By Mark Neal, Project Inspire Director
The mystic poet Rumi stated: “Yesterday I was clever, so I wanted to change the world. Today I am wise, so I am changing myself.” This quote expresses a duality that Project Inspire hopes to impart to teachers. The journey of making the world a better place through education starts within; great teachers are first and foremost great learners.
Each year, the program asks all residents to complete what we call a “change project.” At its simplest form, this is meant to be an effort that leaves the school a better place–for students, for teachers, and for the community. It starts with noticing. It should linger a while in wondering. And, it must conclude with measurable action. Dr. Edna Varner, a legendary change-maker in the Chattanooga community and member of the Project Inspire team, asks all of our residents, when thinking about topics and ideas for the change, to first look within themselves at a passion they hold dear. For it is there within our own hopes and dreams where we will find the gift that we can give as educators.
This year, as we gathered on a Wednesday evening late in the school year with warm food and a proper auditorium space, we as a Project Inspire family and movement were vaulted to a new level by the change projects put forth by the members of Cohort 12. To speak to the content of these projects would undermine the broader value of what these residents are doing with these change projects. By first looking within for change, Project Inspire residents approach teaching with a spirit of humility. They are making space for students to fill up with creativity, bravery, and newness. That’s the wisdom Rumi is speaking about. To use the words of our residents from the evening, we must first uncover the passion (a.k.a. genius!) within us, each of us, and then search curiously for that passion (a.k.a. genius!) in different forms among our peers. That’s it. Join us. Teach.
Kat Kendall, Amanda Shaw, and Sean Carrigan updated and painted (with the help of the art teacher) a decades old cafeteria mural at Hardy Elementary School, and incorporated the handprints of the 5th grade class.
Hope Chapman raised almost $3000 for Dalewood Middle School students to have copies of their summer reading books.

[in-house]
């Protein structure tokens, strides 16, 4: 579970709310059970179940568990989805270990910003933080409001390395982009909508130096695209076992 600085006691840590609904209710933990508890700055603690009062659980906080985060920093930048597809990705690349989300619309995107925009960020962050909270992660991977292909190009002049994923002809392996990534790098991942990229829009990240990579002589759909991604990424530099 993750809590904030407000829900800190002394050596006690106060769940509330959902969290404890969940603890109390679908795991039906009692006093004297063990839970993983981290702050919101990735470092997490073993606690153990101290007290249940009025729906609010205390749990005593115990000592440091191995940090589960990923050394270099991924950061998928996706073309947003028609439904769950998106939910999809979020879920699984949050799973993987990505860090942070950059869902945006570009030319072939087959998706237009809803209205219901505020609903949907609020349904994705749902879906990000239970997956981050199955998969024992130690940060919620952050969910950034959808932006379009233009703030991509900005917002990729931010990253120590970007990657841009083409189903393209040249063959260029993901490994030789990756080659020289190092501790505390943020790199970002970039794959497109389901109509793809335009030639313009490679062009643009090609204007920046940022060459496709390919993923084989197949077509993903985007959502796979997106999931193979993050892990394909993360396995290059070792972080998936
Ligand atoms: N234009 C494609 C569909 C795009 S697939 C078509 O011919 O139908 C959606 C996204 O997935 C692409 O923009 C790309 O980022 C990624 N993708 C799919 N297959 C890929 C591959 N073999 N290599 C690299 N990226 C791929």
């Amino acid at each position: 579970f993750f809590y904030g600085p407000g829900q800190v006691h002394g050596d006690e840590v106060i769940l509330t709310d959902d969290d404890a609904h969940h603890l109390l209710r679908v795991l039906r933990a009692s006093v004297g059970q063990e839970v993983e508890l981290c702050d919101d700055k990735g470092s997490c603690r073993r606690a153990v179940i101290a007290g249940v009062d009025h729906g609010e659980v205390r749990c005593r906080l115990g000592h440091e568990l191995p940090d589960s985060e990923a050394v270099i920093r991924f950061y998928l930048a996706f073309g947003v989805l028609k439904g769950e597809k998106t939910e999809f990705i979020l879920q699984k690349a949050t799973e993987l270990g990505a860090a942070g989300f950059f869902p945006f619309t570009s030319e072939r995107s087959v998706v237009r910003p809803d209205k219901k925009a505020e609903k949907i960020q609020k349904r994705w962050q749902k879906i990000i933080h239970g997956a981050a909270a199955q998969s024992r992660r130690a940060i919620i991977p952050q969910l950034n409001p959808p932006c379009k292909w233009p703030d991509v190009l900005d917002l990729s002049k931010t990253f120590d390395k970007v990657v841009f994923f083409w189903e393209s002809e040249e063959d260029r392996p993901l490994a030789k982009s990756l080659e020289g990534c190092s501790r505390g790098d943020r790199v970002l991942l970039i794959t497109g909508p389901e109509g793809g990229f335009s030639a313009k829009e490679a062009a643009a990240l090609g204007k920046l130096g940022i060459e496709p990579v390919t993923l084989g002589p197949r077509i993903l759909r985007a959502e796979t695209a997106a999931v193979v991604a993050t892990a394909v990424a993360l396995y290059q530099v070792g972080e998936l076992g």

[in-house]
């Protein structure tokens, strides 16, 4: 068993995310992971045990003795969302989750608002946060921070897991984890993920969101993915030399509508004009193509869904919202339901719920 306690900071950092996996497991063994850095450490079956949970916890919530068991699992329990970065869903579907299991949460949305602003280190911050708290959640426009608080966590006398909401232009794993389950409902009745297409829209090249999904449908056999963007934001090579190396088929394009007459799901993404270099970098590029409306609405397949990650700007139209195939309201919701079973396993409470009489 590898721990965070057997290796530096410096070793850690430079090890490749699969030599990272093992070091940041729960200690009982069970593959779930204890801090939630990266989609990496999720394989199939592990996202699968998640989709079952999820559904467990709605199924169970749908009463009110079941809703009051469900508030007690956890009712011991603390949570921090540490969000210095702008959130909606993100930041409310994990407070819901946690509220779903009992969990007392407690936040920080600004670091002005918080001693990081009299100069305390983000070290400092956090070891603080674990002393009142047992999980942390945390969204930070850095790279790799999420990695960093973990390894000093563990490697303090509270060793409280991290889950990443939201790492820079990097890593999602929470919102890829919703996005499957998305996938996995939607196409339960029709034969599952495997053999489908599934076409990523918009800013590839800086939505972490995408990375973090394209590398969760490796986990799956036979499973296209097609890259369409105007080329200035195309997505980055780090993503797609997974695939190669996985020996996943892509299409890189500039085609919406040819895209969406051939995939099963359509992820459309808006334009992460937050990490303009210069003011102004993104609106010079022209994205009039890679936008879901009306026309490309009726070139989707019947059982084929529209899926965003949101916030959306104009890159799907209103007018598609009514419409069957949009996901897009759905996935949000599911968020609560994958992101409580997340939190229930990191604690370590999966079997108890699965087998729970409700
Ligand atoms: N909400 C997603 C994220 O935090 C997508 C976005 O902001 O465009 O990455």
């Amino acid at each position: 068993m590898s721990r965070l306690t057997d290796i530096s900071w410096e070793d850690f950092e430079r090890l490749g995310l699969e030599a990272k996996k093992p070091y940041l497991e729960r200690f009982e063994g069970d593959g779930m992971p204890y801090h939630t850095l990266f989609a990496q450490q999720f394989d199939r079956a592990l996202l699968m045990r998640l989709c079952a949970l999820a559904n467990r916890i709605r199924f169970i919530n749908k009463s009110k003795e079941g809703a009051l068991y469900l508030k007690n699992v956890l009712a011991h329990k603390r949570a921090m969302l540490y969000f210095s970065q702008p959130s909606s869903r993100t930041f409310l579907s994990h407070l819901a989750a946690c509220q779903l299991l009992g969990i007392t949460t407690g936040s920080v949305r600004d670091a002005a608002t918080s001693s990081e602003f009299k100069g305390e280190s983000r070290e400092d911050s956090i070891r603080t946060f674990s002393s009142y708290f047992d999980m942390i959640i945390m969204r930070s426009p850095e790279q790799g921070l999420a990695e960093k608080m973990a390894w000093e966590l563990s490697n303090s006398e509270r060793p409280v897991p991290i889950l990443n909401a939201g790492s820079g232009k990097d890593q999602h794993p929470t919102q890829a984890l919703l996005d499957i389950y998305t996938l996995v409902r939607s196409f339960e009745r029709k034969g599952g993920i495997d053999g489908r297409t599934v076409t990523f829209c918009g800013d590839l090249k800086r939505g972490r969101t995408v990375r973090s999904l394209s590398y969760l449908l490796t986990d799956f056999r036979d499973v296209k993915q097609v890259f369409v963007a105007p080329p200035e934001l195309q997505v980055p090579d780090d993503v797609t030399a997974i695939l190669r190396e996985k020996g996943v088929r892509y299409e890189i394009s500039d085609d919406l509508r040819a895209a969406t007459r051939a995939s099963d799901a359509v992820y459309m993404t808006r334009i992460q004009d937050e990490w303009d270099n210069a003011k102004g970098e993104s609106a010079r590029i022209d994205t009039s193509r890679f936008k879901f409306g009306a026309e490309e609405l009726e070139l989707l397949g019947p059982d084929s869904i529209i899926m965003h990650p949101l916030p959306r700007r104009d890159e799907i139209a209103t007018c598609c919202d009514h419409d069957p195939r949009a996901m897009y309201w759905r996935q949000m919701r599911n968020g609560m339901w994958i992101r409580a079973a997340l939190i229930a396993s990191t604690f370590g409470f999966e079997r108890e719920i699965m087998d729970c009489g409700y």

Mikayla Curry brought therapy dogs to The Howard School to boost morale before EOC testing and break down generational fear of dogs.
Blake Baggott had the Songbirds Foundation sponsor guitars for East Ridge Middle students who wanted to take guitar lessons from him.
Anna Lee had her students research Black individuals of interest for a Living Black History Museum at Montessori Elementary at Highland Park.
Stephaney Long enhanced Chattanooga Girls Leadership Academy's College and Career Fair by taking the lead, and inviting more HBCUs, professions, and businesses.
Jesse McNutt and Lindsey Long began a community garden, including building and painting raised beds, at Orchard Knob Middle School.
Morgan Phillips added on to Orchard Knob Elementary's garden by planting foods and allowing students to take ownership of the growth.
Kara Matassino channeled her love of plants and math to build a garden and drainpipes at The Howard School.
Hilary Hodgkins saw the need for an EOC bootcamp at East Ridge High School, equating it to the extensive preparation lawyers receive to pass the Bar exam.
Trevor Wilson had a lunchroom reform by expanding places East Ridge High School students ate lunch, thereby reducing their anxiety as determined by a survey.
Amber McLemore began a now student-led newsletter for The Howard School students to keep updated on events after noticing that faculty had access to event news but not the students.
Ophelia Thornton started a now student-led newsletter that is delivered in both English and Spanish at Chattanooga Girls Leadership Academy.